ST. PAUL, Minn. — A new report on child welfare that found more U.S. children living in poverty than before the Great Recession belies the fanfare of the nation’s economic turnaround.
Twenty-two percent of American children were living in poverty in 2013 compared with 18 percent in 2008, according to the latest Kids Count Data Book, with poverty rates nearly double among African-Americans and American Indians and problems most severe in South and Southwest.
The report, released Tuesday from the child advocacy group the Annie E. Casey Foundation showed some signs of slight improvement, including high school graduation rates at an all-time high and a dipping percentage of uninsured children. But the bright spots weren’t enough to offset a picture showing many children left behind amid the nation’s economic recovery. MORE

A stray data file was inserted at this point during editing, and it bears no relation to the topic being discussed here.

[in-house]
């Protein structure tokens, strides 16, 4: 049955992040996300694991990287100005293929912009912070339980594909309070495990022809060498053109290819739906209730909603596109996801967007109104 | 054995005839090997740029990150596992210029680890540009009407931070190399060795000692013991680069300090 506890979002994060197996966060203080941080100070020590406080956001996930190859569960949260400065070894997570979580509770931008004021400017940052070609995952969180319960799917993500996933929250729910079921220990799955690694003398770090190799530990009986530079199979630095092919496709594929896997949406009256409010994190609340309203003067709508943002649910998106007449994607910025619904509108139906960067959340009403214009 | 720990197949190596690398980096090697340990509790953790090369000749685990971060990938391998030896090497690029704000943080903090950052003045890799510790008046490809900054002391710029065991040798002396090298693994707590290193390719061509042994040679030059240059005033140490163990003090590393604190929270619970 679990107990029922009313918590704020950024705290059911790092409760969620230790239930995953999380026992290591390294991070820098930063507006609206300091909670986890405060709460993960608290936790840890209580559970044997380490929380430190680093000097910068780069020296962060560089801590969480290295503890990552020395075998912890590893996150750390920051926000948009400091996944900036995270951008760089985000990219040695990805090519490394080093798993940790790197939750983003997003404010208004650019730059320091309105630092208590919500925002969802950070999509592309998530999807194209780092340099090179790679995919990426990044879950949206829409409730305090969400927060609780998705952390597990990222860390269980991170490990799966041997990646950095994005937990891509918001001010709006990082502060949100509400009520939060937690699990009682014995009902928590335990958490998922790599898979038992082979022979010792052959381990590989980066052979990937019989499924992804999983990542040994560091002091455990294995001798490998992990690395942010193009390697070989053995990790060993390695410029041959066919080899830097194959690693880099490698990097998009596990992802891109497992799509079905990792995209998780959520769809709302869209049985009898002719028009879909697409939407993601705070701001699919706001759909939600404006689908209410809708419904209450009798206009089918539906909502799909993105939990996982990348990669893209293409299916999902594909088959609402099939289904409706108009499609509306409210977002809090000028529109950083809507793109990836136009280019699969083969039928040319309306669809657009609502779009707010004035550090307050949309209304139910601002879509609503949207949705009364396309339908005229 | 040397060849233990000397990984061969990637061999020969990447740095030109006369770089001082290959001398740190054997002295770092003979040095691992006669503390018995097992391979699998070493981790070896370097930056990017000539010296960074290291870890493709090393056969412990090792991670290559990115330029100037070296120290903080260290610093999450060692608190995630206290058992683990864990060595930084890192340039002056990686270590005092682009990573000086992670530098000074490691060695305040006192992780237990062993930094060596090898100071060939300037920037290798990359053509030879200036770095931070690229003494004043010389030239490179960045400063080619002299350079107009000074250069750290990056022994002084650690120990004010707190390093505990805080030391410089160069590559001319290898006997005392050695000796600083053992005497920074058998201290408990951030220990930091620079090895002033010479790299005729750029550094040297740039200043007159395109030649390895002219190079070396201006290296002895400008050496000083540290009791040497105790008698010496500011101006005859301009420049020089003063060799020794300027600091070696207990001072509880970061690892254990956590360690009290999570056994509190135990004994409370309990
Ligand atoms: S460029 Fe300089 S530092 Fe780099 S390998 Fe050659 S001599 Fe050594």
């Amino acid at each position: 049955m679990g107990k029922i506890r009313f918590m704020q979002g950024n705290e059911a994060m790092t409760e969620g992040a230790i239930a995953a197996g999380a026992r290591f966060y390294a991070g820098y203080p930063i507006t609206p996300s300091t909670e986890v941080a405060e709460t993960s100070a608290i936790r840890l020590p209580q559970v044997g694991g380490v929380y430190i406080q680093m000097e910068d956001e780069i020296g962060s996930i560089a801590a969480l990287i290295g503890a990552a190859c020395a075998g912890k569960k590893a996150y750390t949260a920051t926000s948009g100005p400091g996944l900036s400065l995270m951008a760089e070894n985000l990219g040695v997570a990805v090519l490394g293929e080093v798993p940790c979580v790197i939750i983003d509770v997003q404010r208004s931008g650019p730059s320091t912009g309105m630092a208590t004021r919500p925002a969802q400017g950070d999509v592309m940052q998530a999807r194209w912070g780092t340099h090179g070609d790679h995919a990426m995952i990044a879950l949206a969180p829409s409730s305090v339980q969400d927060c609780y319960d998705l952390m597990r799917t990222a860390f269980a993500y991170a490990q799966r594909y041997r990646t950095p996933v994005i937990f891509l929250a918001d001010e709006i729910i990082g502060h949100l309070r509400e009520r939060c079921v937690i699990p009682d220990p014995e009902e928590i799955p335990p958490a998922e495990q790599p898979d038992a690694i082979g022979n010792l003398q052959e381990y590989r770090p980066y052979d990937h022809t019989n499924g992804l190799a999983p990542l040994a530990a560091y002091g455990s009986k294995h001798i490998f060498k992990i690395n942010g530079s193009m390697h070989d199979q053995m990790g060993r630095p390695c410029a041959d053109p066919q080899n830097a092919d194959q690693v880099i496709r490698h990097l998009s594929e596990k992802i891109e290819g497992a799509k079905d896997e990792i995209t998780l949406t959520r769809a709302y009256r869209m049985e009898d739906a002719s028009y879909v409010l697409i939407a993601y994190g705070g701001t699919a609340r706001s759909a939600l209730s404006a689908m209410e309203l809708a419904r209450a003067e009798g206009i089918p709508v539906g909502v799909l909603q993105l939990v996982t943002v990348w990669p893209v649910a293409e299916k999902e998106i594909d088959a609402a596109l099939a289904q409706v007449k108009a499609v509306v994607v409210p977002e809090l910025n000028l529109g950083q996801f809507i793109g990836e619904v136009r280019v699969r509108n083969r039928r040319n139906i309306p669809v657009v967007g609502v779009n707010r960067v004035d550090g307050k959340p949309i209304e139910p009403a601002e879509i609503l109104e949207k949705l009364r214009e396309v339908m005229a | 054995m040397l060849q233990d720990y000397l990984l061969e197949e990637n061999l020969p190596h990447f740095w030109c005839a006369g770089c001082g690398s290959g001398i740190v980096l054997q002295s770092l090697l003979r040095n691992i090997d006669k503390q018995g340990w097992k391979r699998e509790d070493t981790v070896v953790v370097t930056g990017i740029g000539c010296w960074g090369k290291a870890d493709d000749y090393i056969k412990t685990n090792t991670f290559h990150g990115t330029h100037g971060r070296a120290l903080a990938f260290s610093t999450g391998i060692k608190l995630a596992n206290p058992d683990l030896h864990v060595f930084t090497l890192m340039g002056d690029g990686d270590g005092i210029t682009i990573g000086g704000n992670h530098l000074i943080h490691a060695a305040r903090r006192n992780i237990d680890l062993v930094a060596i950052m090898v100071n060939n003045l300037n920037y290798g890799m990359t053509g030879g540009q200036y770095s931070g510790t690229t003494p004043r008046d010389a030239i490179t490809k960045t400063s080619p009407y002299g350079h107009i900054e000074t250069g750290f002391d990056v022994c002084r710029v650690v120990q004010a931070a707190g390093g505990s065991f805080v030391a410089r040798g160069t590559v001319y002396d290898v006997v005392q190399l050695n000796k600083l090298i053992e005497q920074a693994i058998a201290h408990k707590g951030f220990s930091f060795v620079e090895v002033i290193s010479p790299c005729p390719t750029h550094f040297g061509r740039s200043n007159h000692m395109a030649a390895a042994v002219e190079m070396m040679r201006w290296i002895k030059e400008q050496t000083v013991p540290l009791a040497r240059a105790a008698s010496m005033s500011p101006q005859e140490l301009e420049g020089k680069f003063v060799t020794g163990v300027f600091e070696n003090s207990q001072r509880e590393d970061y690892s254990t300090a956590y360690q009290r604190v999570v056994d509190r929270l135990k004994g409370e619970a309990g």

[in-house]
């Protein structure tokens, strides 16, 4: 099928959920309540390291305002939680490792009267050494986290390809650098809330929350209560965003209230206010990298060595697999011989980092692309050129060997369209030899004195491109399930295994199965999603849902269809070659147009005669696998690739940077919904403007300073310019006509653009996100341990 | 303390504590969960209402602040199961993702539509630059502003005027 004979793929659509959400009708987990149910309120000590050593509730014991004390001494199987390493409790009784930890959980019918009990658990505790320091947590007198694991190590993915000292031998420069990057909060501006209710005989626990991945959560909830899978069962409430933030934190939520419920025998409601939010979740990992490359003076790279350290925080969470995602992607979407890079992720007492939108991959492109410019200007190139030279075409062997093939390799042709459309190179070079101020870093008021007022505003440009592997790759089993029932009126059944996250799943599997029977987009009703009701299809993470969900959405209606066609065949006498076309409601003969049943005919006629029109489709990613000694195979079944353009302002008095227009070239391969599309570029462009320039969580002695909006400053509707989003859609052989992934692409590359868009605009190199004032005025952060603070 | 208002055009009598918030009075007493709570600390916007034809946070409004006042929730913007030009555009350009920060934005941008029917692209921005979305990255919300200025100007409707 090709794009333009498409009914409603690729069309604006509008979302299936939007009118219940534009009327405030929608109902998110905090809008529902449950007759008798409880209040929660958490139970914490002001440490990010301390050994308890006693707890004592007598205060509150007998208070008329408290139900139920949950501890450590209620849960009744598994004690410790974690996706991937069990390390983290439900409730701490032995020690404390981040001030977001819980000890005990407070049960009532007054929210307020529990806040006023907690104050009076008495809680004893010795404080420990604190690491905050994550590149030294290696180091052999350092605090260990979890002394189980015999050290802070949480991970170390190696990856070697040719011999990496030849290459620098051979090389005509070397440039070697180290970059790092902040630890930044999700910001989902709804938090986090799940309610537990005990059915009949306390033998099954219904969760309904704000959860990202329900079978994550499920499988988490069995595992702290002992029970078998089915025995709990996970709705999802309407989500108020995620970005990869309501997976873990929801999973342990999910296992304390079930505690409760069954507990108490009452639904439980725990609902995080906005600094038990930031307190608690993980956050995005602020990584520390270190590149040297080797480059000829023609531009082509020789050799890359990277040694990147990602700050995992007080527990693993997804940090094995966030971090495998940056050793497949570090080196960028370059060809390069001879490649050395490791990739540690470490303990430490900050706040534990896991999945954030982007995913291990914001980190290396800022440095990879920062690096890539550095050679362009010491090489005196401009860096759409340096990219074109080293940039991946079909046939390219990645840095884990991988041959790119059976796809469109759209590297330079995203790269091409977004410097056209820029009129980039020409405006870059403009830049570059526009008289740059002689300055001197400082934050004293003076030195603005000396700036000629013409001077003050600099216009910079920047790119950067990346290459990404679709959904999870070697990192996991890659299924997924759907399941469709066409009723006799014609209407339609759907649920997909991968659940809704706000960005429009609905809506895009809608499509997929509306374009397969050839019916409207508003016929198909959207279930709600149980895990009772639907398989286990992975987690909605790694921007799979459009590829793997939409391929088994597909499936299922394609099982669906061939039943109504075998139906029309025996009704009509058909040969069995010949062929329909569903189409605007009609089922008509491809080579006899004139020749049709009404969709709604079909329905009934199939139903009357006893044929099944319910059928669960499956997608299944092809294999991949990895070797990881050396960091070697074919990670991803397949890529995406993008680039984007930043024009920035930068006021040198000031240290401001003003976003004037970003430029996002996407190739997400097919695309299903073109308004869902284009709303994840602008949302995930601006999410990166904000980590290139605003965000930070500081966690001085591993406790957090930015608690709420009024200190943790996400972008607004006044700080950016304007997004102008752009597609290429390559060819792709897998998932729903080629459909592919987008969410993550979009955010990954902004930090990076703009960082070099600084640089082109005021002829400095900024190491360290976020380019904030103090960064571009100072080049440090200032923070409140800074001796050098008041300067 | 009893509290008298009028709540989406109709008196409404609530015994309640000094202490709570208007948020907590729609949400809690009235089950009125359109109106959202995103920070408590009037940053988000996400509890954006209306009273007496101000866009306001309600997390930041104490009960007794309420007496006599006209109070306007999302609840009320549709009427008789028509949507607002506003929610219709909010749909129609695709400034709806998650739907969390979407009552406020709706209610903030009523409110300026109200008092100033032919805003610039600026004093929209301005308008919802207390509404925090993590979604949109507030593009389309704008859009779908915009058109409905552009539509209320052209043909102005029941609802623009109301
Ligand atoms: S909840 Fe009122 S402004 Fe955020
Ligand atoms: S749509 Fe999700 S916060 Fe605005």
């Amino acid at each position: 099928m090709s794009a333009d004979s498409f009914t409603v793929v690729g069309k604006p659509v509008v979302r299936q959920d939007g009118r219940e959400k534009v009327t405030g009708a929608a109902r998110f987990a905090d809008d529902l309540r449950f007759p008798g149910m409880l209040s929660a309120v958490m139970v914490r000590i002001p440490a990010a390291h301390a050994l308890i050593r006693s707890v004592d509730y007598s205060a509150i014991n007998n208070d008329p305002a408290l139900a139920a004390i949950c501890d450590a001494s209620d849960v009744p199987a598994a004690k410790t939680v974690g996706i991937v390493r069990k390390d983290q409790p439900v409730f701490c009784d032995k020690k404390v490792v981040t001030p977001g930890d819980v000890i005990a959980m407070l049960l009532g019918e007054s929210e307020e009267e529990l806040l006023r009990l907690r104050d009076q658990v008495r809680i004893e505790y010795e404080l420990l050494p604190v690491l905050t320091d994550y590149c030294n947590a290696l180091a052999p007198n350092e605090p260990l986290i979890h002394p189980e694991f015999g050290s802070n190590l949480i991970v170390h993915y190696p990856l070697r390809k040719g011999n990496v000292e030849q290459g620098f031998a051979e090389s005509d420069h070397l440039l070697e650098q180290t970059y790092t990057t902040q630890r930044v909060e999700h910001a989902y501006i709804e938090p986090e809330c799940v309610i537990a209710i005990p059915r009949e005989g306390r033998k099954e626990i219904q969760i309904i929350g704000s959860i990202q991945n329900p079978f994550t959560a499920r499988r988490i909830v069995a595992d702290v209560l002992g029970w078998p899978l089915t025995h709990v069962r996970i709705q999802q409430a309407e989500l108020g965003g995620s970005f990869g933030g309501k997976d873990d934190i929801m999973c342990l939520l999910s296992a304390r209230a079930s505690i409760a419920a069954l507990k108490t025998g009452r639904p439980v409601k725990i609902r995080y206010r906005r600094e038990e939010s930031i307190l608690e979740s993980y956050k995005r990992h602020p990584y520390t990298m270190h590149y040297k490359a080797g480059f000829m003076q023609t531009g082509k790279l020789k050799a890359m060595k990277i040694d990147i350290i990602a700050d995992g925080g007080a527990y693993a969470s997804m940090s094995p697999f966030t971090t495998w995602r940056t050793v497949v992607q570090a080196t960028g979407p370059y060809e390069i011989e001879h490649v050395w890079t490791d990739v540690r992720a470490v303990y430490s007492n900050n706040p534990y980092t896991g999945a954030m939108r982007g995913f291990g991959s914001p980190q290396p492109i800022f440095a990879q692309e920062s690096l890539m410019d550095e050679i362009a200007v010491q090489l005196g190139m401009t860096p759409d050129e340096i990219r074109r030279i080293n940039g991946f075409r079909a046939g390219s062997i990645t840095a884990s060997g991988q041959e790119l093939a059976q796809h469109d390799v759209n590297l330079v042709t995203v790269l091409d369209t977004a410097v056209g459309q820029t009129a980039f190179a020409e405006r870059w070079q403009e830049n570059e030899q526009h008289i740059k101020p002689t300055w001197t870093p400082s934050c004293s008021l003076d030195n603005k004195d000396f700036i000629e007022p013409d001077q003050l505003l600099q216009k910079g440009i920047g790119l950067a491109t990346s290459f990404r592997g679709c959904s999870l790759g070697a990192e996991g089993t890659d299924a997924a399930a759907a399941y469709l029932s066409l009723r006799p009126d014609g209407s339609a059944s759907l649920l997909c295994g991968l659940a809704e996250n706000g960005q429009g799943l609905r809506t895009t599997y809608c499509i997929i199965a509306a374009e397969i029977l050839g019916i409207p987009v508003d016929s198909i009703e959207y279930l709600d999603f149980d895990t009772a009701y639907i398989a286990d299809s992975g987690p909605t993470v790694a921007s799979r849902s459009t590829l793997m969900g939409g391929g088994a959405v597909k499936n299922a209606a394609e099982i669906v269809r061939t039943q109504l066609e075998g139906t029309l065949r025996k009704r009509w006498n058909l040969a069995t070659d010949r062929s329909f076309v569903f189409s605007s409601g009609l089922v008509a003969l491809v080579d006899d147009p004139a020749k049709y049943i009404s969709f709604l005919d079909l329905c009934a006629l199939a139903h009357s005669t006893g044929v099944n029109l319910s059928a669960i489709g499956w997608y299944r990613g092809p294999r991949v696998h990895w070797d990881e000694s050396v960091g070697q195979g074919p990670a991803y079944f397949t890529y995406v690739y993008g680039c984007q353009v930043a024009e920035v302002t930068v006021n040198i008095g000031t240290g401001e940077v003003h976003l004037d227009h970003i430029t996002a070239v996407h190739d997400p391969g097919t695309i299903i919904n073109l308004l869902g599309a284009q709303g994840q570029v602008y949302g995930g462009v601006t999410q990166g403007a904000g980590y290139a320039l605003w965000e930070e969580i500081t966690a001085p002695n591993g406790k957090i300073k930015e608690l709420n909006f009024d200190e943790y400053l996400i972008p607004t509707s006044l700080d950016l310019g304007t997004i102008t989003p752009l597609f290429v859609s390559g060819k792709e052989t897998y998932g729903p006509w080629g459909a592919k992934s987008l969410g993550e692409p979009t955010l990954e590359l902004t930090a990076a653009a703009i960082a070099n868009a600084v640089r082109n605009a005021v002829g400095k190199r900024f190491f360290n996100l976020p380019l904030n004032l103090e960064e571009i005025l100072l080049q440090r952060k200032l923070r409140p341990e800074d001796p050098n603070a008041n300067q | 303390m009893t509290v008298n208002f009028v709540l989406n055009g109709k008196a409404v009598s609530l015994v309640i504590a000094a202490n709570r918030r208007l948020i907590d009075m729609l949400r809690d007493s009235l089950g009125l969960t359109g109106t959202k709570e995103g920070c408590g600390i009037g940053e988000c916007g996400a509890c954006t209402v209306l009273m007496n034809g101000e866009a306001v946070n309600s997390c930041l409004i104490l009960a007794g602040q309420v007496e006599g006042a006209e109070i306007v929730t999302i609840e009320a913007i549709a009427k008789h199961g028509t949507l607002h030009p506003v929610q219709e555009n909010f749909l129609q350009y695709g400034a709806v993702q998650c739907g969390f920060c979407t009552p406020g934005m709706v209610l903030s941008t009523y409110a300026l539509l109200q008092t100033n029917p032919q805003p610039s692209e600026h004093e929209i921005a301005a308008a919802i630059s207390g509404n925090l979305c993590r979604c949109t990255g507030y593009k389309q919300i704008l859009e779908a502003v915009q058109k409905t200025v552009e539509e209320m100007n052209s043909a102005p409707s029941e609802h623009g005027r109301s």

Despite the ever-worsening drought, California still grows more than half the produce in the United States. But not without a cost: Groundwater supplies are low, and soil is eroding and getting saltier.
Maybe it’s time to “de-Californify” the nation’s supply of fruits and vegetables. But how? Well, I have an idea. To find out what it is, click here.